Marketeers would write this blog post focusing on their clients. In my role as employer branding specialist, my clients are my applicants. The department leads want to hire the best people in the shortest period possible. They should bring all capabilities we need before they start to work and ideally fit to our culture. In the perfect world this would happen in a recruiting process which the HR Manager has defined with their sparring partners.
But do we know how our applicants want to get their new job? Which steps are they willing to take for their future employer? And how does their commitment look like? The better a recruiter understands their applicants, the better he can interact with them and join them in the job jungle. Knowing your target group is not just in Marketing essential, it will facilitate the HRs life as well.
First step in developing an applicant’s journeys is to take the view of the applicant. It starts from the very first moment when the person gets to know the company, leads to the job posting and ends in the first day at work. This process can be displayed in a so called customer journey map.
Research and collecting data
In the beginning you have to do a lot of research and collect data from your target group. You have to search for the needs and behaviors of your applicants and what they are looking for in their future employer. Some of these data might be available in the company already, others have to be gained. Internal data can be received from web analytics, social media monitoring or e-mail statistics. Benchmark reports, external surveys or generation reports deliver you with external data and help you to specify your target group.
Personas are fictive persons who represent the target group of a company. They get typical characteristics to help HR getting more into them and create empathy. The most important items of a persona are
- the demographic characteristics like age, place of living or income
- job and level of career
- pain points: which challenges or problems has the persona to face?
- Values and goals: what is important for the persona? Which goals is she aiming to?
- Information: Where does the persona get her information? Online or offline? Social Media?
- Fears: Which fears does the persona have and what could stop her from applying?
Find more about creating personas and a detailed questionnaire in the Hubspot blog.
List all touchpoints and channels
In the next steps, all possible touchpoints where an applicant can get in contact with the employer should be listed. This list starts from the very first contact and ends at the first day of the new hire or even after the probation month. It is important to think of online and offline touchpoints equally. It helps to go through these touchpoints with colleagues from different departments to get a broader view. This step often leads to new inspirations but cutting offs as well.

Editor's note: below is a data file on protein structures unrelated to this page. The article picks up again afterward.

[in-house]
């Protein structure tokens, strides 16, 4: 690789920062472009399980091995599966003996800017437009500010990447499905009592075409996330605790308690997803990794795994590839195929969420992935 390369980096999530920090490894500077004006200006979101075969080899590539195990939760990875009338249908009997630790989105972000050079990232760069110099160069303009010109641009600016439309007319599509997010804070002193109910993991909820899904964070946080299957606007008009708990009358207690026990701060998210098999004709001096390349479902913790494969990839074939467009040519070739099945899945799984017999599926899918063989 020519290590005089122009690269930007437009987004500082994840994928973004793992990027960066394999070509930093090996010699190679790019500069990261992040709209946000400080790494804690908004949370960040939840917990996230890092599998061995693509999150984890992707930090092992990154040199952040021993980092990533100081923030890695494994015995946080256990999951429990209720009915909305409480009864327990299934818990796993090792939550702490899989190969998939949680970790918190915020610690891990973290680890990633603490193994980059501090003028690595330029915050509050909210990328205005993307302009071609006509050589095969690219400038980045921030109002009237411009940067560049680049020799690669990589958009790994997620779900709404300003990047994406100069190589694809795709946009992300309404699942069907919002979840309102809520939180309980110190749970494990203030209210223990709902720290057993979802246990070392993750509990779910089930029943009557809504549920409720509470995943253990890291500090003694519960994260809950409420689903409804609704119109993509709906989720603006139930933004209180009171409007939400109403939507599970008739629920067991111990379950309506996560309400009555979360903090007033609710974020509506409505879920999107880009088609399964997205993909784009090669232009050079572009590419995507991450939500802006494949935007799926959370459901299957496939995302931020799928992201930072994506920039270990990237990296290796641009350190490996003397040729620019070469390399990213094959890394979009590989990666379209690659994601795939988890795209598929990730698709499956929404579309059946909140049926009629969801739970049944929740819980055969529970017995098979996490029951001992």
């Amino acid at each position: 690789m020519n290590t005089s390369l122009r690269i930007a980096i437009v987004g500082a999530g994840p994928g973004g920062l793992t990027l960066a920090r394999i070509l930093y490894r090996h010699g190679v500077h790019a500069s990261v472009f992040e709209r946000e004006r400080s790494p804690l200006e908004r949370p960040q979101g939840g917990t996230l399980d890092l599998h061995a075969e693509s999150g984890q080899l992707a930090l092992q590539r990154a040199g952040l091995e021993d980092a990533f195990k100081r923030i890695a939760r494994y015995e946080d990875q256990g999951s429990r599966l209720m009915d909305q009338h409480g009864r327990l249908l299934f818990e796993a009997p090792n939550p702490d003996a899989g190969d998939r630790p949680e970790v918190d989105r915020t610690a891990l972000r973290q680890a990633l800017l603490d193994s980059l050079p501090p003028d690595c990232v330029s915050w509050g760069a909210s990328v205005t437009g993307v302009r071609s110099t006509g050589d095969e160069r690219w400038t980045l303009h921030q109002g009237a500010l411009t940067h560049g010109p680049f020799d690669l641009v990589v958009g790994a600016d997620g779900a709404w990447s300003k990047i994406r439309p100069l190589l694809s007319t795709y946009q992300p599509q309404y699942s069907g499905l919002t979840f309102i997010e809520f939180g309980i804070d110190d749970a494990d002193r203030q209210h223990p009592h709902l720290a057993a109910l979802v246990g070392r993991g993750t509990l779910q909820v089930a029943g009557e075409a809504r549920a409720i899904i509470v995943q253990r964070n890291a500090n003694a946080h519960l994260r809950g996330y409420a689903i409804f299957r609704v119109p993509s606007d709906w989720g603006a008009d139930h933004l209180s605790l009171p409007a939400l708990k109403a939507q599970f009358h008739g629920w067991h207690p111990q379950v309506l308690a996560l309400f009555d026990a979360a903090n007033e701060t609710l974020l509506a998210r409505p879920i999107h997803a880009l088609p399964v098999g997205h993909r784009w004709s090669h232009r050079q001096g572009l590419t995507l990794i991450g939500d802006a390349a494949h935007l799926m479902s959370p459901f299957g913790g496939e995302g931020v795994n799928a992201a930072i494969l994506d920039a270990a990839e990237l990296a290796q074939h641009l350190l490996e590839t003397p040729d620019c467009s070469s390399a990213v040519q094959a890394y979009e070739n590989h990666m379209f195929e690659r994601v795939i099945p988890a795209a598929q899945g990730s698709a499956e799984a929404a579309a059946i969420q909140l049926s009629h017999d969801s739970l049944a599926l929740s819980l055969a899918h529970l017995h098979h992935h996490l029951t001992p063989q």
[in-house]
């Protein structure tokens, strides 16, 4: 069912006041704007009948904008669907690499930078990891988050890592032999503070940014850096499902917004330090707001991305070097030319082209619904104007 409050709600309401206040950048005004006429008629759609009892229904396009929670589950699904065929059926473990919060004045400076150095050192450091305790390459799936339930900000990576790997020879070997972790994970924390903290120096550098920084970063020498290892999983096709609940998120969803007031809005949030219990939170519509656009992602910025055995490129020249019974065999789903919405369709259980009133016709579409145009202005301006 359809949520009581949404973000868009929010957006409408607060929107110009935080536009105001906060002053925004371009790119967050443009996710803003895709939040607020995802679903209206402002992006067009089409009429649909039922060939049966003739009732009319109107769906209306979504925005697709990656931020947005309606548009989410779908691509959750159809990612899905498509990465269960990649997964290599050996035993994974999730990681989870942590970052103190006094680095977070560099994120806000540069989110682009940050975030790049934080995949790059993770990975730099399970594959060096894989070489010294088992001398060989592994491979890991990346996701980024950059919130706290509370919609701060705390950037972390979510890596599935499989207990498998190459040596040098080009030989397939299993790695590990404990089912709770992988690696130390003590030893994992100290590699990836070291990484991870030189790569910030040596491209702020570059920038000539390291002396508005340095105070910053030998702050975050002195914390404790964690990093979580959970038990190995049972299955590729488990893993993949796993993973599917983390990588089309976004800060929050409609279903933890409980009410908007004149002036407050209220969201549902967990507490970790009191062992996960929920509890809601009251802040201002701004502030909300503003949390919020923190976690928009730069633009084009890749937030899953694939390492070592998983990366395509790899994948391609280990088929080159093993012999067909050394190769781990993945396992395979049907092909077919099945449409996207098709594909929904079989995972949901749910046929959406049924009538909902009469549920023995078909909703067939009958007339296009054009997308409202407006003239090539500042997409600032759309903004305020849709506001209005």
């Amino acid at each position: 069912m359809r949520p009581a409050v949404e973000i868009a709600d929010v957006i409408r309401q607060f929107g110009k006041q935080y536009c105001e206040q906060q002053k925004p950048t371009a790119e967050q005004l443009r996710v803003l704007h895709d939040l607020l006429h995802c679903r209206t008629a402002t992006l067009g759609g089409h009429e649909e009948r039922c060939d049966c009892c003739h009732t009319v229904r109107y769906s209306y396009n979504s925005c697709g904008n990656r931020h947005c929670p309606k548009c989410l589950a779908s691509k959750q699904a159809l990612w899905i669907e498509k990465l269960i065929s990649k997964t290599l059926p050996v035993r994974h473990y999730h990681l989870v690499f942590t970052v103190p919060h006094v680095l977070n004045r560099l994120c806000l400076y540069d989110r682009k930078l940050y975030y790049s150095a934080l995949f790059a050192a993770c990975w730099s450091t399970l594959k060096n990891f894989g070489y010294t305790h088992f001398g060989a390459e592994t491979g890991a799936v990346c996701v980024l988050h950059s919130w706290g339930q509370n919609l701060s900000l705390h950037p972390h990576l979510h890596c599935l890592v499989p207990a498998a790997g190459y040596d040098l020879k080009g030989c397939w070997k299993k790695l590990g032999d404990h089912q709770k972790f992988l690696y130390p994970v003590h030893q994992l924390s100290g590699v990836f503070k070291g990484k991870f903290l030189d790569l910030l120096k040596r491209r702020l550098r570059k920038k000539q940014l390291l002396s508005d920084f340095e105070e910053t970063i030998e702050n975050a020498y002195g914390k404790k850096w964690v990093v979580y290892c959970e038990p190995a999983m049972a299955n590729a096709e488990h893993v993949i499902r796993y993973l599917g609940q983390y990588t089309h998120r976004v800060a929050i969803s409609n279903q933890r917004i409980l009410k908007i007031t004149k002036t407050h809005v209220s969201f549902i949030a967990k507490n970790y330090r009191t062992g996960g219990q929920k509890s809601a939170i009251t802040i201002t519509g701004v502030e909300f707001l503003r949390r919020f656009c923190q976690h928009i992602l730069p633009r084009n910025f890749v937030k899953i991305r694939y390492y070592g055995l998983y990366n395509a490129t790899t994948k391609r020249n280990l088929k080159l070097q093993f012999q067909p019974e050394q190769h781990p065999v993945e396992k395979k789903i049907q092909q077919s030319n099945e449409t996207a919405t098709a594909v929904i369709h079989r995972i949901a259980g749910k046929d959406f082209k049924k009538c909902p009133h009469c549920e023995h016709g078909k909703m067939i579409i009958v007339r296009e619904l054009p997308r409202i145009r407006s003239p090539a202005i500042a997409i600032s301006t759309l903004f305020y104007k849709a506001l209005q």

Act as your persona
After listing all touchpoints, you need to get into your personas and act like them. Go through all your touchpoints and reflect what every persona could feel and experience. These feelings are important to visualize possible problems at a touchpoint. Does the persona get all information needed at this point? Is there any contact person to get in touch?
Marketing would use the sales funnel model to get a deeper insight. These phases can be used for the candidate journey as well.
- Awareness phase: The persona just focuses on their own problems and does not recognize offers to solve them by a company.
- Consideration phase: The persona is now open for possible solutions for her problem. It does not matter who the company is, just the solution is important.
- Decision phase: The persona has decided what she is looking for and is now checking potential companies which can fulfill her wishes. In HR this could mean, a persona decided to work as a web front software developer in Android and is now looking for an employer who offers such a position.
Visualize the candidate journey
After analyzing all received data it is time to visualize it. You can do it on a Flipchart, Whiteboard, with a software or simple a piece of paper. There are no rules. To get an idea of who it could look like watch the video of Megan Grocki from UX Mastery:
Creating a candidate journey map helps HR to make their processes more efficient. It also helps to visualize where and how they get in touch with future employees. Generation Z is already entering the job market and HR needs to be aware of changing needs in their job search. Getting well qualified employees and keep them is key in being competitive in the market.
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